GROUP FINANCIAL PERFORMANCE
The Group (Singapore Airlines its subsidiary, joint venture and associated companies) recorded a net loss attributable
to equity holders of SG$159 million (NZ$146.73 million) for the second quarter of the financial year. This was an
improvement of $148 million from the first quarter’s net loss of $307 million.
Group revenue for the second quarter at $3,082 million (NZ$2,844.22 million) increased by $210 million (NZ$193.80
million), (+7.3%) from the previous quarter.
Expenditure was up $73 million (+2.3%) quarter-on-quarter due mainly to the increase in jet fuel prices. Fuel costs
ex-hedging for the second quarter at $942 million was $202 million higher than the previous quarter, while losses from
fuel hedging fell $87 million to $200 million. This was partially offset by lower payrolls and cost savings in other
As a result, the Group posted an operating loss of $182 million for the second quarter, less than the $319 million loss
in the first quarter.
The parent airline company turned in an operating loss of $157 million for the second quarter. This was $114 million
less than the loss in the previous quarter, reflecting improvement in load factors, but also deterioration in yields.
Consequently, operating loss for the half year was $428 million, including fuel hedging loss of $400 million.
The operating results of the main companies in the Group for the half year are as follows*:
* Singapore Airlines operating loss of $428 million (profit of $495 million in 2008)
* SIA Engineering operating profit of $47 million (profit of $57 million in 2008)
* SIA Cargo operating loss of $193 million (loss of $76 million in 2008)
* SilkAir operating loss of $5 million (profit of $5 million in 2008)
* SATS Group ceased to be a subsidiary of the Group with effect from 1 September 2009. SATS
Group contributed $71 million to the Group operating profit for the period from 1 April 2009 to
31 August 2009.
Including non-operating items and taxes, the Group net loss attributable to equity holders for the first half of the
financial year was $466 million, against a profit of $682 million a year ago.
FLEET AND ROUTE DEVELOPMENT
In the first half of the financial year, Singapore Airlines took delivery of four Airbus A380-800s and four Airbus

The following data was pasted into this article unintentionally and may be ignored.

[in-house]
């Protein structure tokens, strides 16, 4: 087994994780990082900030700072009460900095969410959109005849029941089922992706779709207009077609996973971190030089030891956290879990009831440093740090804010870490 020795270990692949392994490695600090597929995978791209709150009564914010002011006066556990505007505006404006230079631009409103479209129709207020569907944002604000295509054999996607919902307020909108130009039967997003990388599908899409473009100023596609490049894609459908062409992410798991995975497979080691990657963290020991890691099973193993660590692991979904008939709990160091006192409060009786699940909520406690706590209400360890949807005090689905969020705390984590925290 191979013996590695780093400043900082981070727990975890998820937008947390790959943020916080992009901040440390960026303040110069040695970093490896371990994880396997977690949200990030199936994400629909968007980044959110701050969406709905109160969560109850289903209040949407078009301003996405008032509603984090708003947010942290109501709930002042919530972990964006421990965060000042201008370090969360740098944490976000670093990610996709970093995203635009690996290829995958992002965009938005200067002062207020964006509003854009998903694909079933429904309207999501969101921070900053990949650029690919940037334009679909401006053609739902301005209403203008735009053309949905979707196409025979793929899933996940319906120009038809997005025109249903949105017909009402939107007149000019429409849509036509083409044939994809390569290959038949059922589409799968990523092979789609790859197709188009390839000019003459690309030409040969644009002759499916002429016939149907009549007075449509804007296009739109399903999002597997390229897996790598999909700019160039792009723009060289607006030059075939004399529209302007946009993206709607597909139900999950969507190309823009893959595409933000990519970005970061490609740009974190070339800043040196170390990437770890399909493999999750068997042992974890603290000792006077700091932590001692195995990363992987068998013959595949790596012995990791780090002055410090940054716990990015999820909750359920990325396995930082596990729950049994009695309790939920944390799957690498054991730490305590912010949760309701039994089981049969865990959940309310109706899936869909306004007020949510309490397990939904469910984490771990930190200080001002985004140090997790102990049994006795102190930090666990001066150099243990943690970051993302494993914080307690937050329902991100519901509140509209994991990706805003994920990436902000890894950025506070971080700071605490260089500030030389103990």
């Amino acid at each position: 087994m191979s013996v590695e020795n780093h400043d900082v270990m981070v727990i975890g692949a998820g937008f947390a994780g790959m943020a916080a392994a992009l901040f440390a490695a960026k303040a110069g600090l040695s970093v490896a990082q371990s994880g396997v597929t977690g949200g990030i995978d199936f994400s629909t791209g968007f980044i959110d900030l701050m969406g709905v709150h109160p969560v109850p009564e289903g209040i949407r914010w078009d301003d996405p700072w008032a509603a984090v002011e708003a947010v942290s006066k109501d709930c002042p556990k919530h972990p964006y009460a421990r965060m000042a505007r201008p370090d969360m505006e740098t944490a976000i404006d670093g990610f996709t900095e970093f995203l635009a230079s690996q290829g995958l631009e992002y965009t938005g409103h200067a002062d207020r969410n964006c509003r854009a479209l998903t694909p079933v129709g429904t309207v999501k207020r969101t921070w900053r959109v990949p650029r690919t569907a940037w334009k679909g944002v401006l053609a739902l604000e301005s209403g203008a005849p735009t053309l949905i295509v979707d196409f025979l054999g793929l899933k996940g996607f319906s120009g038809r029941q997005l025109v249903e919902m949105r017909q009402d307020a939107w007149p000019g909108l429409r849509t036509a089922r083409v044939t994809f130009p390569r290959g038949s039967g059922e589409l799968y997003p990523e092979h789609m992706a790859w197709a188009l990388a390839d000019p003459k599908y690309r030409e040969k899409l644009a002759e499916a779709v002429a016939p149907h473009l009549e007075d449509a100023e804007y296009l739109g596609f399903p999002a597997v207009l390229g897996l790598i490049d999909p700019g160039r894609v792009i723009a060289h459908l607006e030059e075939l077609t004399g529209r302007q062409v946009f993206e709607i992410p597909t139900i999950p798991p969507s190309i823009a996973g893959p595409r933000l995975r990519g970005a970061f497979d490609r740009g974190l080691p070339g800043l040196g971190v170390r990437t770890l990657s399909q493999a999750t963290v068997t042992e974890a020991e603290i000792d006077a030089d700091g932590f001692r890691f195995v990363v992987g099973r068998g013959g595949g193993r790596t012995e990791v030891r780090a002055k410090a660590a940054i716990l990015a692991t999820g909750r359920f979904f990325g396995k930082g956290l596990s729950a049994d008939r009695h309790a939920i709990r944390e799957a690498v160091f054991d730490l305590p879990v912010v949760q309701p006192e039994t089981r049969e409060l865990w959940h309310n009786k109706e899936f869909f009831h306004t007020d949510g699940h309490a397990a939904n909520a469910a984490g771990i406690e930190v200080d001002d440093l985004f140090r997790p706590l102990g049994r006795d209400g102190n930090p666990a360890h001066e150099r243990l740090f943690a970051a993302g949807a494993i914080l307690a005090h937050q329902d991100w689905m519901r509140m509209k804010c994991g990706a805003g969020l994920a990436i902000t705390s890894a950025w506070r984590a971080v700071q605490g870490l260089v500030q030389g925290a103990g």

A330-300s, and decommissioned three Boeing B747-400s. As at 30 September 2009, the operating fleet comprised 109
passenger aircraft – nine B747-400s, 77 B777s, ten A380-800s, eight A330-300s and five A340-500s – with an average age
of 6 years and 1 month.
The company has been adjusting capacity to match reduced demand. The unprofitable service to Vancouver via Seoul was
discontinued from April 2009, while services to Moscow via Dubai and Tokyo via Bangkok were suspended from July 2009 and
August 2009 respectively. Frequencies to Manchester, Zurich, Guangzhou, Dubai, Colombo, Dhaka, Mumbai and New Delhi were
scaled back during the half year. On the other hand, more flights to Manila were added and the A380 was deployed to
Paris, Hong Kong and Melbourne.
For the Northern Winter schedule, flight frequencies will continue to be adjusted to match seasonal demand.
No interim dividend is being declared because of the losses in the half year.
Advance bookings indicate that demand for air travel has stopped declining and is gradually recovering. The capacity
programmed for the remainder of the year appears well matched to the demand. The market conditions allow for some
rollback of promotional pricing but yields are unlikely to get back to pre-crisis levels within the next six months.
For the October – March half of the company’s current financial year, hedges had been contracted for 3.5 million barrels
of jet fuel, or approximately 20% of projected uplift, at an average of US$100 per barrel. If the recent rise in price
of fuel does not retreat, hedging losses will be reduced, but conversely operating cost will be higher.
The cooperation of the employees and the unions on measures necessary to contain costs has assisted the company to
navigate the global economic downturn so far. The directors and the management recognise the sacrifices made by staff
and are confident that with their continued support, the company will emerge stronger from the recession.